No, you may not omit the do.
A question headed by a Wh- interrogative (who, whom, whose, what, which, where, when, why, how, and a few others) must have a finite verb in the second position†; and that verb must be either a form of be or an auxiliary verb.
He is right. Why is he right? ... the finite verb IS is a form of BE
You must fight. Why must you fight? ... the finite verb MUST is a modal auxiliary
But if the finite verb in the clause is not one of these, then it must be replaced with a do construction (this is called 'DO-support').
You fight. *Why fight you? ... wrong: FIGHT is not an auxiliary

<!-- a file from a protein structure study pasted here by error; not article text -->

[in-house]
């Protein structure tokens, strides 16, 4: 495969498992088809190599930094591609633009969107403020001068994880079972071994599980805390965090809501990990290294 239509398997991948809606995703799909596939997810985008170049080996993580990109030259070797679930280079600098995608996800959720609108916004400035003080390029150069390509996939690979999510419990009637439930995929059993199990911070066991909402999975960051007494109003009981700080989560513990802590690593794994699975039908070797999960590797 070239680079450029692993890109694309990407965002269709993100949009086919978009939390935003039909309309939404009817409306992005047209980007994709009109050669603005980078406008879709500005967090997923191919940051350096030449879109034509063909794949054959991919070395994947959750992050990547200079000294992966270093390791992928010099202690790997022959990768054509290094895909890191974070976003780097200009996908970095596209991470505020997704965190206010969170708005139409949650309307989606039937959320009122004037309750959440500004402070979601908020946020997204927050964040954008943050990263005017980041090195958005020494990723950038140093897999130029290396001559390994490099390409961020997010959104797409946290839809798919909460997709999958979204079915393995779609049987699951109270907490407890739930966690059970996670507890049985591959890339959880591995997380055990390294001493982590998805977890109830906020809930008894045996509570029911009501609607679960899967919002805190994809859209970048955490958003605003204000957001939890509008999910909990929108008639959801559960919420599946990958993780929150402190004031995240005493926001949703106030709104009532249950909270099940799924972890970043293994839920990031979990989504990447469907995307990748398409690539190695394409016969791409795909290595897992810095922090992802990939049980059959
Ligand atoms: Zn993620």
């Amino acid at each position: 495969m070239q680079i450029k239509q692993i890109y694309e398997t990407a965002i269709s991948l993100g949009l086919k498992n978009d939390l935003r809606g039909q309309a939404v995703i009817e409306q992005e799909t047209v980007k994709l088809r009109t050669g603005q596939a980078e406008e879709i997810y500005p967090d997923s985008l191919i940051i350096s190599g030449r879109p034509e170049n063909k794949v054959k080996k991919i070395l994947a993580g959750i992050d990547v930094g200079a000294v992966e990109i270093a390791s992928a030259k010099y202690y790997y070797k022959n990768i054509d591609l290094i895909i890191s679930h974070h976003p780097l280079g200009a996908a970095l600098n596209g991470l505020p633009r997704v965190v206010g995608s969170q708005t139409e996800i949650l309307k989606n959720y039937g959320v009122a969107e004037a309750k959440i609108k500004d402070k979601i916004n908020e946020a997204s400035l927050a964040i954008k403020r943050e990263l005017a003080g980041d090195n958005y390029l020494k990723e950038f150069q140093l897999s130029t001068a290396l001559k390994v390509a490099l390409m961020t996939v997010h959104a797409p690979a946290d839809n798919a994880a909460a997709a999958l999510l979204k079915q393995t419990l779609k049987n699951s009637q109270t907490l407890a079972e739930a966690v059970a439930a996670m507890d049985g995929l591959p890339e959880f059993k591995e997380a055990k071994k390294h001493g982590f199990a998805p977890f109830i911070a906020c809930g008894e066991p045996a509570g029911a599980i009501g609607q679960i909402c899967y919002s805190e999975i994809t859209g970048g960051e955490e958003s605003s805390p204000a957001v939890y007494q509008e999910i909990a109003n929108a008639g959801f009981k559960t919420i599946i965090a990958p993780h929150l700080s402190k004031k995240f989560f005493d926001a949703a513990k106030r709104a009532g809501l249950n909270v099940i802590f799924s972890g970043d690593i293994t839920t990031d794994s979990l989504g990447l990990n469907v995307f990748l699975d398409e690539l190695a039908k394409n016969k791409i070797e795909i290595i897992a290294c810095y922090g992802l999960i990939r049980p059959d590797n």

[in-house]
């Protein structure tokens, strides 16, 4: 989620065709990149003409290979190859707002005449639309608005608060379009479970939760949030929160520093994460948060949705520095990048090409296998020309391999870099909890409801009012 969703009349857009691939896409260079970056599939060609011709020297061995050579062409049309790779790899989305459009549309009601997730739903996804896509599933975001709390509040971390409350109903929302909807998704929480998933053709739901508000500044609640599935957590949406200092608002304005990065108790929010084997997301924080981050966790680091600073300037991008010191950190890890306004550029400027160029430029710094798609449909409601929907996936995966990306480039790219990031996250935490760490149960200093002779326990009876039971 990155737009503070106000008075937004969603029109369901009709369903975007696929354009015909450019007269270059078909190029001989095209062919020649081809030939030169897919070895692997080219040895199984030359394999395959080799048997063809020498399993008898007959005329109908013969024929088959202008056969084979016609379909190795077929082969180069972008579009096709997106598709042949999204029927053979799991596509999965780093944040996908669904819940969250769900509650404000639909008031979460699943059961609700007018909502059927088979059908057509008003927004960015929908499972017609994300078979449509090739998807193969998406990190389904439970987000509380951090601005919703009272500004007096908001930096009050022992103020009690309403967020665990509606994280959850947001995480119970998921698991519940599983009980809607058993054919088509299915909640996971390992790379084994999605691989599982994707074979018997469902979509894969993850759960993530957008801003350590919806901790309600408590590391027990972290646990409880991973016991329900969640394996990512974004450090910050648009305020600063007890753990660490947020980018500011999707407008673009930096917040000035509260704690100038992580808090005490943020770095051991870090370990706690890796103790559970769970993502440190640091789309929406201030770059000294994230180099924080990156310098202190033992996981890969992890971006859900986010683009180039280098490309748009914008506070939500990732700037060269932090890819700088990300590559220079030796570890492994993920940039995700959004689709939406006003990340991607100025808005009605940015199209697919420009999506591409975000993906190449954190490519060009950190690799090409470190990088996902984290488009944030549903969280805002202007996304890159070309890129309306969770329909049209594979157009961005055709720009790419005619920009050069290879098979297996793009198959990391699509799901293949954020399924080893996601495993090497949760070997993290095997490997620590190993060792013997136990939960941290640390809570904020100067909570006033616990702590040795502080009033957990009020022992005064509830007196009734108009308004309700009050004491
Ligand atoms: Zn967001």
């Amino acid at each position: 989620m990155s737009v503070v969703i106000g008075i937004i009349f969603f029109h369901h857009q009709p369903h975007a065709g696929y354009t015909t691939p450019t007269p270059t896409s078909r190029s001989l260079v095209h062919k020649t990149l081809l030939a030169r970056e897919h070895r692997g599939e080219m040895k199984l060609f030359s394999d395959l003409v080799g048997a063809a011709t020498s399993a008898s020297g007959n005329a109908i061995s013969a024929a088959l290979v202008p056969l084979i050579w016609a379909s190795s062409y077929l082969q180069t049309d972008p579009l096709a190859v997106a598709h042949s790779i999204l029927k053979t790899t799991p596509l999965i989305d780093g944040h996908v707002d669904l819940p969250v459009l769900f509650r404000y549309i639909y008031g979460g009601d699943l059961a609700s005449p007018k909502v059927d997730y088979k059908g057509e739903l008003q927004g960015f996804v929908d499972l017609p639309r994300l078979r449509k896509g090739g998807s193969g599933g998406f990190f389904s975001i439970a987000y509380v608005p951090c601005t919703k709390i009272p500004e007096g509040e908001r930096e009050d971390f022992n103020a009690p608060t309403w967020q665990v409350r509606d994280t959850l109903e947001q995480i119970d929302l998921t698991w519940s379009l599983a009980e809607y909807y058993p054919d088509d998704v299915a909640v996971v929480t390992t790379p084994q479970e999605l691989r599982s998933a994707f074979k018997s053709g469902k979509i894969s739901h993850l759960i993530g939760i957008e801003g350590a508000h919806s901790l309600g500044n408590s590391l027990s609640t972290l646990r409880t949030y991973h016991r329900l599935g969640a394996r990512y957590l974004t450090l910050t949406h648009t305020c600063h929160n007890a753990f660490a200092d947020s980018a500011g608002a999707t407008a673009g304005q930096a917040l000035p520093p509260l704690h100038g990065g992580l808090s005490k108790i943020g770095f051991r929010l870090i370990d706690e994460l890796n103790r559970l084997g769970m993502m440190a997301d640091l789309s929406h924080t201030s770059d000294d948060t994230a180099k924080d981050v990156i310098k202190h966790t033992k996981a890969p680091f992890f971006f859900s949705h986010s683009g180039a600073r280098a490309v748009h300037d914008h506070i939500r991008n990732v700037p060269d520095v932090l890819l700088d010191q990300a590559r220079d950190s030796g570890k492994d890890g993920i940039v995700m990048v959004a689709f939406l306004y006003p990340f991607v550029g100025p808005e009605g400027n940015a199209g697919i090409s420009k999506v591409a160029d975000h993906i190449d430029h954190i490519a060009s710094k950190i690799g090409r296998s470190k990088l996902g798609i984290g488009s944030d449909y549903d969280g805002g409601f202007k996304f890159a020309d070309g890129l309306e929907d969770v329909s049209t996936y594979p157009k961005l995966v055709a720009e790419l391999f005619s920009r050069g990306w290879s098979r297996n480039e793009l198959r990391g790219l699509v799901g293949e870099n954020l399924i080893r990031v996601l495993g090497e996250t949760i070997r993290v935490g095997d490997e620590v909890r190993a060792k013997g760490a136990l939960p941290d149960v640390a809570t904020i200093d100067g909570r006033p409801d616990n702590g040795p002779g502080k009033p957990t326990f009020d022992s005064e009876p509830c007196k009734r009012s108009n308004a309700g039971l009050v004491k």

*Why you fight? ... wrong: there is no verb in second place
Why do you fight? ... right: DO is an auxiliary in second place.
A tricky piece is that do and have (and a few other verbs) may act as either an auxiliary or as an ordinary lexical verb. You must be careful to employ do in the second case:
They do wrong. *Why do they wrong? ... wrong: DO here is not an auxiliary
Why do they do wrong? ... right: the first DO is an auxiliary
He has a car. *Where has he a car? ... wrong: HAS here is not an auxiliary (but
this was at one time acceptable)
Where does he have a car? . right: DO-support provides the auxiliary
† Second must sometimes be loosely interpreted with which, what and whose; if used as adjectives these are followed by the NP they modify, as in What courses are you taking?
* before an utterance indicates that it is not ordinarily acceptable